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"Numbers and Narratives" Build a Bridge, Fill in the Blanks

Posted By Laurie Pumper, Tuesday, December 19, 2017

The following post was written by Alice Greene of Campos, Inc. Alice is one of our speakers at the 2018 QRCA Annual Conference in Phoenix, Jan. 24-26; her presentation is titled, Using Data Visualization to Overcome the Customer Experience (CX) Memory Barrier. Alice's presentation is just one of many reasons to attend the conference! Register now: http://bit.ly/QRCA2018

As consumers, employees, students, and Fitbit-wearing human beings, we are being provided with more and more information every day about ourselves and how we benchmark against others—seemingly to no avail. We all know why: Data alone is never enough. But I have been obsessing about how data, in combination with an individual’s own interpretation of, or story about, that data, has the potential to unlock significant personal growth and societal change.

Let’s take the state of education in the United States, which continues to decline despite measurement of every kind. These days, there is particular panic about kids needing to develop the hard skills that will be needed to prepare them for the jobs and technology of the future, as well as the soft skills, like problem solving and leadership, that often depend on self-awareness and confidence.

A friend of mine who is a local elementary school principal sees a solution to these challenges in not only sharing students’ data with them, but in asking them to explain it, also. Knowing that students often learn best when they can relate a topic to their own experiences (known as constructivist learning theory), what kind of self-actualization could come from learning about themselves by relating their own data to their experiences? Rather than sharing discrete data points with students—test scores, attendance and awards numbers, detention and extra-curricular engagement statistics—what if we present these data back to students in a visual, time-series format and asked them to describe their journeys? How would they tell their story, and what could we learn that the data simply can’t say? What was happening at home, for example, or with friends, with teachers, with their health? Imagine if we could aggregate that unstructured data into actionable, system-wide insights—with benchmarks!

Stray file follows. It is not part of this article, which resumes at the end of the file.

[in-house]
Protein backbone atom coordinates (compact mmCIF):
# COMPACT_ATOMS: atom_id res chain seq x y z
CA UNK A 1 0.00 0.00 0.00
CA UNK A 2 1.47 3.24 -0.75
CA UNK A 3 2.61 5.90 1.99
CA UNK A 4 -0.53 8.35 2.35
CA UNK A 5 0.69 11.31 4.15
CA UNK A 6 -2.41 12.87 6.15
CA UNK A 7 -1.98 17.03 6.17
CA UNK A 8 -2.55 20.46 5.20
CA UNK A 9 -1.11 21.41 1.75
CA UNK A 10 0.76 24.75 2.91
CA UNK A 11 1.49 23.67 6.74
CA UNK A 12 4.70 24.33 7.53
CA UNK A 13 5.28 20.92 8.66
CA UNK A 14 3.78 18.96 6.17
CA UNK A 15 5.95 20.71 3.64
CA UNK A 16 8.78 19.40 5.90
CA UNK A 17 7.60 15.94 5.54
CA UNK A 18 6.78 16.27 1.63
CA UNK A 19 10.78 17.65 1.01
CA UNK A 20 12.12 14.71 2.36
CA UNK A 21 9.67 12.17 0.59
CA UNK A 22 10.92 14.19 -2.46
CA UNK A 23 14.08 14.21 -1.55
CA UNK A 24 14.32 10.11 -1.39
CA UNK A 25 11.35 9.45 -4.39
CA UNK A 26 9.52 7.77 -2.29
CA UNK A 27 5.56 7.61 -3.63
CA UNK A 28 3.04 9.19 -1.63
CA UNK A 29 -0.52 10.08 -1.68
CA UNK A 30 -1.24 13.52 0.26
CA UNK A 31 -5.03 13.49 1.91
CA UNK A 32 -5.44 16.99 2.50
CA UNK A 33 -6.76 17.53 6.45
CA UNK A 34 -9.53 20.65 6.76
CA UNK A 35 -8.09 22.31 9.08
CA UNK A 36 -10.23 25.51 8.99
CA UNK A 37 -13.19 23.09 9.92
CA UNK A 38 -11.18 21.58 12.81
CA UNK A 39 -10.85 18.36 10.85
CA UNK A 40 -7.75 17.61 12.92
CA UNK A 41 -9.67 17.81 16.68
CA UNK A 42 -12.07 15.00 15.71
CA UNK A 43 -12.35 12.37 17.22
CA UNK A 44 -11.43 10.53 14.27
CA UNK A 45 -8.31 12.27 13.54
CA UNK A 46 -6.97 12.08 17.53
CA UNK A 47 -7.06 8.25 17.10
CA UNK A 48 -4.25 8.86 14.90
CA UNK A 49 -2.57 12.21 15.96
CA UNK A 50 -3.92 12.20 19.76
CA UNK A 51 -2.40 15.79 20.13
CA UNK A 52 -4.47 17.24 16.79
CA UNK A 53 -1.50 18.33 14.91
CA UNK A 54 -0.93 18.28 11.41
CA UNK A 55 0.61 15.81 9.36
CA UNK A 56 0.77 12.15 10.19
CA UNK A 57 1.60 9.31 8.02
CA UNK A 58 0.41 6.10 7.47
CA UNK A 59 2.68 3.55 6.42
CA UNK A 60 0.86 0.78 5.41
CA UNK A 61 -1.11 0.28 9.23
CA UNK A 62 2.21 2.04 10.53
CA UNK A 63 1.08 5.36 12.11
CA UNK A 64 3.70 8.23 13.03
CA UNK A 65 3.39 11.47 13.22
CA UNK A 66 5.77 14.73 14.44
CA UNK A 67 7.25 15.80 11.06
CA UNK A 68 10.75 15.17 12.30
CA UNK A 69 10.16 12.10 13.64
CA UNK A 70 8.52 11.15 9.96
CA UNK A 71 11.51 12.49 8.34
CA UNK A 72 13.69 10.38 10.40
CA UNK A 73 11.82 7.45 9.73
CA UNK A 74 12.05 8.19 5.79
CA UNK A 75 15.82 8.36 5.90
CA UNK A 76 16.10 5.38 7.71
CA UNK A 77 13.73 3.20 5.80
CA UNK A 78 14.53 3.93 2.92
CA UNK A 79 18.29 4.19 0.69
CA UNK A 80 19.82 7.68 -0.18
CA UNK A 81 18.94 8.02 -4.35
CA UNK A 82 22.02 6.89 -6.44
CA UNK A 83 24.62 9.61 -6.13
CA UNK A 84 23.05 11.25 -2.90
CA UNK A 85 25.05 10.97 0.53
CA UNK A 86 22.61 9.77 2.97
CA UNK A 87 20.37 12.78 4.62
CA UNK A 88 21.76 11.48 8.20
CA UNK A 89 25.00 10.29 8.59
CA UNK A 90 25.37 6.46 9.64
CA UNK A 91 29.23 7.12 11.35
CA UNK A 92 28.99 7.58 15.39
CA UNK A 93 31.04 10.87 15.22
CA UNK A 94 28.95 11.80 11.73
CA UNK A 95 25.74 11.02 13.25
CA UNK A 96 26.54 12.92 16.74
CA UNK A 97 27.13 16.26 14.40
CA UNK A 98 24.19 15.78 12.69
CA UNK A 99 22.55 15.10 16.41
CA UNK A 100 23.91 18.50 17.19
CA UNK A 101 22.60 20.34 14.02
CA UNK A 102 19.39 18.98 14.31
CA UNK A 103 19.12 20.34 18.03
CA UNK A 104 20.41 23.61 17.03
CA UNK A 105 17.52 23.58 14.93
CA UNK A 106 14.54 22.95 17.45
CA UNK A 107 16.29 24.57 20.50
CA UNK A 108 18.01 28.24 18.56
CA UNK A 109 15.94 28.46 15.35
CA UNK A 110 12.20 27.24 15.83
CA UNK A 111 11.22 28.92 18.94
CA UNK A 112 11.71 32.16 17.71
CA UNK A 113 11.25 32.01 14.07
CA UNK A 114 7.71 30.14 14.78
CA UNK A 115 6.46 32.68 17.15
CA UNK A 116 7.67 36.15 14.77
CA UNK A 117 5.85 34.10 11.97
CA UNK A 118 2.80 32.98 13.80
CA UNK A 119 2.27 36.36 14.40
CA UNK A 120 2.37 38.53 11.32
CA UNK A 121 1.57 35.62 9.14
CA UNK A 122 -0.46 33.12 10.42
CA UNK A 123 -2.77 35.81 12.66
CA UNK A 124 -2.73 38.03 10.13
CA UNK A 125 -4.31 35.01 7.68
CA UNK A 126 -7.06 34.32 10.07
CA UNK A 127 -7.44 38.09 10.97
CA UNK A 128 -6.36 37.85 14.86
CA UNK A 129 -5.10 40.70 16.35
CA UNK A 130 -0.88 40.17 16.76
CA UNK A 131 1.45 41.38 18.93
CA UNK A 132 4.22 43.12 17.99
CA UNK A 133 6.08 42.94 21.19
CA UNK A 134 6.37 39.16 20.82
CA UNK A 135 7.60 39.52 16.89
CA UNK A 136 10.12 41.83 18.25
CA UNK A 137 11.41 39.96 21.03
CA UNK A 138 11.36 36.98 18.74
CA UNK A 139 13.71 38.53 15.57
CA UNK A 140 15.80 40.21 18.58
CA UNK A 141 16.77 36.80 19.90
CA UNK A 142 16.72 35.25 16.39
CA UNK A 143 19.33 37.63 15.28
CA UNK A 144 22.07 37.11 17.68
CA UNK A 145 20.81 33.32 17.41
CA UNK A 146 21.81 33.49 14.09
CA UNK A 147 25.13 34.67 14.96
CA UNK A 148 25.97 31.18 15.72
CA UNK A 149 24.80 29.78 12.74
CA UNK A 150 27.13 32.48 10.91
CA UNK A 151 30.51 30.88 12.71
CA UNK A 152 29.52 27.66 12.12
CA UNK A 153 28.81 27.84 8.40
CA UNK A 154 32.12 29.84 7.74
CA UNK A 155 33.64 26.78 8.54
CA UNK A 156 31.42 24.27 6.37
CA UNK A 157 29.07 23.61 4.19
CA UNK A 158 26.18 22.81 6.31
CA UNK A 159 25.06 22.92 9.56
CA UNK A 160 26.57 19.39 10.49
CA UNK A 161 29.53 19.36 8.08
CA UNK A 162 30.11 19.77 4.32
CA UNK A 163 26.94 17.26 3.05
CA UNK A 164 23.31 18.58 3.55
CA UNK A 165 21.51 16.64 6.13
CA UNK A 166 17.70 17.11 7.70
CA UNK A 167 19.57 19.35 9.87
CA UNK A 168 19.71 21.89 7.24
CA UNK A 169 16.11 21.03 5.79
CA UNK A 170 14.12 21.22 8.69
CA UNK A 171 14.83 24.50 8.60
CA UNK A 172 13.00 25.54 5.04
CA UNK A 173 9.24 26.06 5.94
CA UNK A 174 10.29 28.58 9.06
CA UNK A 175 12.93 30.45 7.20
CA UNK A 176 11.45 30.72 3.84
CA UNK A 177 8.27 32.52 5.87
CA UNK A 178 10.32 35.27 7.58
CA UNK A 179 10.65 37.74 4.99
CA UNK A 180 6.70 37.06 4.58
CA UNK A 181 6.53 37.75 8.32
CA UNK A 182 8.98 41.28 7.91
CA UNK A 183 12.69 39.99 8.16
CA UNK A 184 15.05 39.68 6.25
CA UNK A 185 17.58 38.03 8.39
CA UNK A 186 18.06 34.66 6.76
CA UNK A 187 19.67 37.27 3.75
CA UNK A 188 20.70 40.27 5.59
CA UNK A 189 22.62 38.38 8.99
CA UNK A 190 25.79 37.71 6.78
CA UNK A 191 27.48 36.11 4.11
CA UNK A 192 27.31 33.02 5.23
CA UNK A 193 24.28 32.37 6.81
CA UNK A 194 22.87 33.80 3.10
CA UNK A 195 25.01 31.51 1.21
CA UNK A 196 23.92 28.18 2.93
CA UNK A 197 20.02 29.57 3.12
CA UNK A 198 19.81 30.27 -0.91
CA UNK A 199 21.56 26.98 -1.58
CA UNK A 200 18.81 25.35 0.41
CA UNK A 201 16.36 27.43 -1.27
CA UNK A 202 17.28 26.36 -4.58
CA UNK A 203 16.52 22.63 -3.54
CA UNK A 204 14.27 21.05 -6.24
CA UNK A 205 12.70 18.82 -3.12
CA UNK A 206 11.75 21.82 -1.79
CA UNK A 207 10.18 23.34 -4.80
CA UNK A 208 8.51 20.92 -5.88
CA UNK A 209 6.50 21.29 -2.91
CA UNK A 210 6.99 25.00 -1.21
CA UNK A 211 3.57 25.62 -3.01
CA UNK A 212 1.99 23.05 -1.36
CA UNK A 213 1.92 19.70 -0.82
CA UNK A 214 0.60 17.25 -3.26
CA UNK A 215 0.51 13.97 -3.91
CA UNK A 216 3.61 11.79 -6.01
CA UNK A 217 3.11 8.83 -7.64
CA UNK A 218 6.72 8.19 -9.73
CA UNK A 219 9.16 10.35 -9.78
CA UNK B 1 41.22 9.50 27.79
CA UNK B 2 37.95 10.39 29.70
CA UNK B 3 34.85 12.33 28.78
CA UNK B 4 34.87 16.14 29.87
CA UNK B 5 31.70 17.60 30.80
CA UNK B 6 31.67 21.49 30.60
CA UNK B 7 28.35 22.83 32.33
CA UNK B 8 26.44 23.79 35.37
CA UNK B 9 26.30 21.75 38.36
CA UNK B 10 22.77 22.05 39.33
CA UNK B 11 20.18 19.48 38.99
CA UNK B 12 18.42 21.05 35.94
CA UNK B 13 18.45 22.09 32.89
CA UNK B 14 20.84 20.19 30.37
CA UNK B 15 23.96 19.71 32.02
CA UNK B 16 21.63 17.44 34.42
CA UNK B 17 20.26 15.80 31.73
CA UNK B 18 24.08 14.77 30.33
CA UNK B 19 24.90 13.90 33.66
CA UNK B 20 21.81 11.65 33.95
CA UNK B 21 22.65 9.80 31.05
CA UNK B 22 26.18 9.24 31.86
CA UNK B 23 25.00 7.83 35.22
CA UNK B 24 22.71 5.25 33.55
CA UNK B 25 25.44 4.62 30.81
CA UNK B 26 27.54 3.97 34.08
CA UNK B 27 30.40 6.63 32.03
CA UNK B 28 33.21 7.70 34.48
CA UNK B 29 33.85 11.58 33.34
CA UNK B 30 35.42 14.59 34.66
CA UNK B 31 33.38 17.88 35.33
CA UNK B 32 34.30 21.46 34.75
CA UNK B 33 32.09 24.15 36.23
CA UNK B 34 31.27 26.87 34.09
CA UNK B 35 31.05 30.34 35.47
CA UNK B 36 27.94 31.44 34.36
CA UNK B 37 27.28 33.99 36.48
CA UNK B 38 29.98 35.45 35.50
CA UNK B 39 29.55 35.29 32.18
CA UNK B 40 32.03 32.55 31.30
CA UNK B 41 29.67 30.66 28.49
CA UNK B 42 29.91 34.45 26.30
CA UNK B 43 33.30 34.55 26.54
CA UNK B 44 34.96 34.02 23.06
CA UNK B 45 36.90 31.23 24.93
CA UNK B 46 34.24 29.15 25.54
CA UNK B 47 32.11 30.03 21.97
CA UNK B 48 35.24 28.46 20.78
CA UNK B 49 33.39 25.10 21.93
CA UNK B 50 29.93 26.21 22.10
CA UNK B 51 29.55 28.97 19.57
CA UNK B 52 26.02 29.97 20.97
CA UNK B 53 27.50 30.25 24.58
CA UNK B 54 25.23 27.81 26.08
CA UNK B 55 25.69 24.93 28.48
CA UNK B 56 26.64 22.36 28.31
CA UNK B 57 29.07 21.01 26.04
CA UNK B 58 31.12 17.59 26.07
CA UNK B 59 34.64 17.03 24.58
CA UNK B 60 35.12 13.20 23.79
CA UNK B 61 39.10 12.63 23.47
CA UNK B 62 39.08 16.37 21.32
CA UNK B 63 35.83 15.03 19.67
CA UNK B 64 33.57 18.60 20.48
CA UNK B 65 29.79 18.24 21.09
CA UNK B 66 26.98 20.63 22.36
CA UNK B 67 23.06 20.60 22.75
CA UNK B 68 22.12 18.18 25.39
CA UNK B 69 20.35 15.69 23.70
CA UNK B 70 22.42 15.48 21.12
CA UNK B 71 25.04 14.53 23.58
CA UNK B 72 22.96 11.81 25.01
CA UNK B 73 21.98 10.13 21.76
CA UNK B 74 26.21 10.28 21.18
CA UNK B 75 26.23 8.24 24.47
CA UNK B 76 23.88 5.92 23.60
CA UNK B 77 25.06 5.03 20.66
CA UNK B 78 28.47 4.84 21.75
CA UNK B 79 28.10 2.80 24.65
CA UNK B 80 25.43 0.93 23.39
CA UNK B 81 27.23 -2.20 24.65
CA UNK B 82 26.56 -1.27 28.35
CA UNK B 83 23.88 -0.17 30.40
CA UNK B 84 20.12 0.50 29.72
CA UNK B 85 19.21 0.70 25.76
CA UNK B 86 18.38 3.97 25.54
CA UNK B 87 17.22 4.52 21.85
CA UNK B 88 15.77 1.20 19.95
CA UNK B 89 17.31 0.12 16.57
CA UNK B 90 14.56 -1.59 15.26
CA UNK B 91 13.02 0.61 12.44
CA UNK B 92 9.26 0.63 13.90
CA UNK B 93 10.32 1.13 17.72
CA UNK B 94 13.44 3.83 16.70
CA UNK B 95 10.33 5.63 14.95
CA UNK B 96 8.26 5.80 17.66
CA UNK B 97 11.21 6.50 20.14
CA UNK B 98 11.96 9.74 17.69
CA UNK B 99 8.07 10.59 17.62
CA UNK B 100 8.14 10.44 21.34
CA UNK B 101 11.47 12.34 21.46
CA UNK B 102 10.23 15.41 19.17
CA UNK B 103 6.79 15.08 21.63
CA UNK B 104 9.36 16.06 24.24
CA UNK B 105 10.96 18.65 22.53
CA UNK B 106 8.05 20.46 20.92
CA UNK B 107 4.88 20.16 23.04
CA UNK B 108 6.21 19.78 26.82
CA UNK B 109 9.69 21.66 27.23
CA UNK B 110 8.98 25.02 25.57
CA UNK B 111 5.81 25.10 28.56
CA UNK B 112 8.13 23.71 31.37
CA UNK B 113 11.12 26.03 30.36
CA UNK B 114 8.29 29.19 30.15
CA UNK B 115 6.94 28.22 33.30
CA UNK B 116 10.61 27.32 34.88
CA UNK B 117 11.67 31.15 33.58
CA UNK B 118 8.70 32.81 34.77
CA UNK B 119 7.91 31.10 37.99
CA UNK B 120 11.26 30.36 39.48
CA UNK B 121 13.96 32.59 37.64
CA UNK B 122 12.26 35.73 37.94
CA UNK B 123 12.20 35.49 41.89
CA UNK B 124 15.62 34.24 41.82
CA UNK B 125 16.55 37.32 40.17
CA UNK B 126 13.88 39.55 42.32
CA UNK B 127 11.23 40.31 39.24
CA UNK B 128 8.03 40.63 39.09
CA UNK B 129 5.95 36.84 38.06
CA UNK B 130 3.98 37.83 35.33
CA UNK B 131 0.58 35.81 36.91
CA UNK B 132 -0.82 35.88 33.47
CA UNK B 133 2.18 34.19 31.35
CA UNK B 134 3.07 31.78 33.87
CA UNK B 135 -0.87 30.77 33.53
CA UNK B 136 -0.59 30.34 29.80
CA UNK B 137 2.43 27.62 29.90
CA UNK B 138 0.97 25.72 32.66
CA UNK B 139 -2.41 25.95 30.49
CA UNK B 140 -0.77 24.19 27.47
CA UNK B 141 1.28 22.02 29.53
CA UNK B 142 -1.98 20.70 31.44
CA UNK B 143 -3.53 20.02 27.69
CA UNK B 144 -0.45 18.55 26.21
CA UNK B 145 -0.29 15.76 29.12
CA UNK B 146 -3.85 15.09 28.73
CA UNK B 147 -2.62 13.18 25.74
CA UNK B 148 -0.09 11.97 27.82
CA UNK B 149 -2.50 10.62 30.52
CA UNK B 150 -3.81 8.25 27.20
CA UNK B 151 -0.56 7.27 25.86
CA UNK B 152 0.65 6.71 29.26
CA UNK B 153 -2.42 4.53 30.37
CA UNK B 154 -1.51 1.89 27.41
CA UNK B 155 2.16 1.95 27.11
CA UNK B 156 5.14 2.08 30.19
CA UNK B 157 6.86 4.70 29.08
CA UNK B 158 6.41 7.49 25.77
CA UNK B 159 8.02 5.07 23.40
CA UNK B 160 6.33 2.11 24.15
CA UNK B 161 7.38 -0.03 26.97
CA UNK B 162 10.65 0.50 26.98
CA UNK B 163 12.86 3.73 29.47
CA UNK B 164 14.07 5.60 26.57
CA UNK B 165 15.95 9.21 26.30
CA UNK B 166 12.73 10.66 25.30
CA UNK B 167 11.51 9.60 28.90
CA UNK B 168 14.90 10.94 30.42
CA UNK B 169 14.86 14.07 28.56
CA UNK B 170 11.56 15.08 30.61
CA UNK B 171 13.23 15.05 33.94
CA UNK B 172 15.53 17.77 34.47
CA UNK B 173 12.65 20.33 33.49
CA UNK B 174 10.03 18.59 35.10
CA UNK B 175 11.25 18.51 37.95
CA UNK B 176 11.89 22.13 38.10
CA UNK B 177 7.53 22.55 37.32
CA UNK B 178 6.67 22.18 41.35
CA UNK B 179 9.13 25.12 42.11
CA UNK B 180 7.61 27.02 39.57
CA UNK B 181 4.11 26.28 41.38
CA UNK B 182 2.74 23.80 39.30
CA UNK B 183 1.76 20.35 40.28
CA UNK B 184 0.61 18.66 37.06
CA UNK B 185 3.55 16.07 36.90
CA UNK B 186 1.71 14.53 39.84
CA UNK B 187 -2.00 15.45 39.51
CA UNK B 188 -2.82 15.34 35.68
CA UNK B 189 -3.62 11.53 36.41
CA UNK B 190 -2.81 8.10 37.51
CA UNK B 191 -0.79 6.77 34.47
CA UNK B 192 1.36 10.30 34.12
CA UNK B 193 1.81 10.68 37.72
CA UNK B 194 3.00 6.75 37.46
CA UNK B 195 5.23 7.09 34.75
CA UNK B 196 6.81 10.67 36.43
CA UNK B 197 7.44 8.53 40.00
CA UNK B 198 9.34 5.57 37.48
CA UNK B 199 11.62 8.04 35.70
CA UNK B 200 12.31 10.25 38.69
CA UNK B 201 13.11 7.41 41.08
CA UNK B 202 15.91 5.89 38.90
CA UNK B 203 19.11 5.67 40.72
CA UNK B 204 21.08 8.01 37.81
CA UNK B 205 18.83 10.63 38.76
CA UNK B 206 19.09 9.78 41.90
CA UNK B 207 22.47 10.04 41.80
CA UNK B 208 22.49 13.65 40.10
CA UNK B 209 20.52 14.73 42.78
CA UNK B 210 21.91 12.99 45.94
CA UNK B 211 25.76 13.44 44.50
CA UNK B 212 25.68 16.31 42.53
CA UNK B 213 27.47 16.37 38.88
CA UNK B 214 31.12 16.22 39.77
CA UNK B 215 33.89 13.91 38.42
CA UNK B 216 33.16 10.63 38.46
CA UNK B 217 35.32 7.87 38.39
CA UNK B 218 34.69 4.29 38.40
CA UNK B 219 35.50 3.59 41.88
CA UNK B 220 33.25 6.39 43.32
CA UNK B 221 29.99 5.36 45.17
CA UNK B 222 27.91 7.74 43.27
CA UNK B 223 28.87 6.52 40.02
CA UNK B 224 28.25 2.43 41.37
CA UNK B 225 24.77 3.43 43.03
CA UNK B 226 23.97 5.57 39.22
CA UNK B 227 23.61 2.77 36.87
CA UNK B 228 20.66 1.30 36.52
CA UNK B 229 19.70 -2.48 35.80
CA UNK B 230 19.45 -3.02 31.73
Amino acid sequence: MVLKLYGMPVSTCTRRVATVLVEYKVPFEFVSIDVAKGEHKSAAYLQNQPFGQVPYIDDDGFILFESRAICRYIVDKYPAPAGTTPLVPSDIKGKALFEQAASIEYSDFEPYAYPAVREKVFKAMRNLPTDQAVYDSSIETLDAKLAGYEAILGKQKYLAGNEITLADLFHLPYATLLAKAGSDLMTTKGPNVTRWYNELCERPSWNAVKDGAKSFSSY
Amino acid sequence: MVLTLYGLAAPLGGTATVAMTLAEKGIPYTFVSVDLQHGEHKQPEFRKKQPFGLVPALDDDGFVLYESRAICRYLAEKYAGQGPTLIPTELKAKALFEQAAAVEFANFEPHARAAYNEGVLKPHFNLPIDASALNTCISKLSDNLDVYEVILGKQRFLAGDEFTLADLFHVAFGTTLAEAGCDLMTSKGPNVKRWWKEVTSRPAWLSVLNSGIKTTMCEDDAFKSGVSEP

Consider the case of one boy (we'll call him Danny) at my friend's school, whose data was showing fantastic performance in his words-per-minute reading score. It wasn't until reviewing Danny's results with him that she learned he was developing a speech impediment–which was bad for Danny and producing a misleading measurement. In a powerful testament to asking kids about their view of benchmarks, as well, Danny was shown different types of stuttering and immediately identified his own. He covers his stuttering by avoiding the "Sh" sound, which he can say correctly, but it makes him anxious. He was able to articulate all of this which, the principal noted, was "pretty amazing." She added: "He is now enrolled in speech and his reading is much better." 

So, we all know that data can’t tell us everything we need, but we don’t all appreciate how it can be used to trigger memories or sharing that can, in collaboration with the person whom the data represents, fill in a much more complete story.

This idea of “numbers and narratives” holds equivalent power in the healthcare arena. What happens when we show patients a visualization of all their touchpoints with doctors, pharmacists, and facilities over the past ten years? What will they remember? How will they fill in the blanks? And how can these insights start to solve some of the biggest challenges facing healthcare today?



Tags:  customer experience  data visualization  QRCA Annual Conference 

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The Future Is Virtually Here: Virtual Reality and Research

Posted By David Bauer, Hemispheres, Monday, December 11, 2017

Researchers spend much of their time exploring the future in collaboration with consumers and idea creators. From product concepts to environmental experiences to communication ideas, we work to understand how people react to these new creations and how to improve upon them.

With the advent of virtual reality, we now have the ability to send people into worlds where they can experience these new ideas in more realistic settings. In #VR, consumers can more authentically interact with these ideas, modify them, and explore how they would use them in their own lives.

Virtual reality, along with augmented reality and mixed reality, will soon have a powerful effect on many aspects of the research field. Researchers will be able to share experiences with consumers even though one may be at home in one country while the other is in her office in another country. Consumers will be able to manipulate and build concepts in collaboration with researchers and design teams. Clients will be more engaged as they observe and interact with their consumers in these virtual experiences.

Watch David's video

I will be speaking about research and VR at #QRCA2018, the Qualitative Research Consultants Association annual conference in Phoenix, Arizona, on January 26. You can learn more about the conference at the link below or reach out to me if you would like to discuss the possibilities of VR and research.

More details about the conference: http://www.qrca.org/event/annconf2018

Tags:  augmented reality  mixed reality  QRCA Annual Conference  qualitative research  virtual reality 

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#steampunk and Qualitative Research: The Future Is Now

Posted By Michelle Finzel, Maryland Marketing Source, Inc., Wednesday, December 6, 2017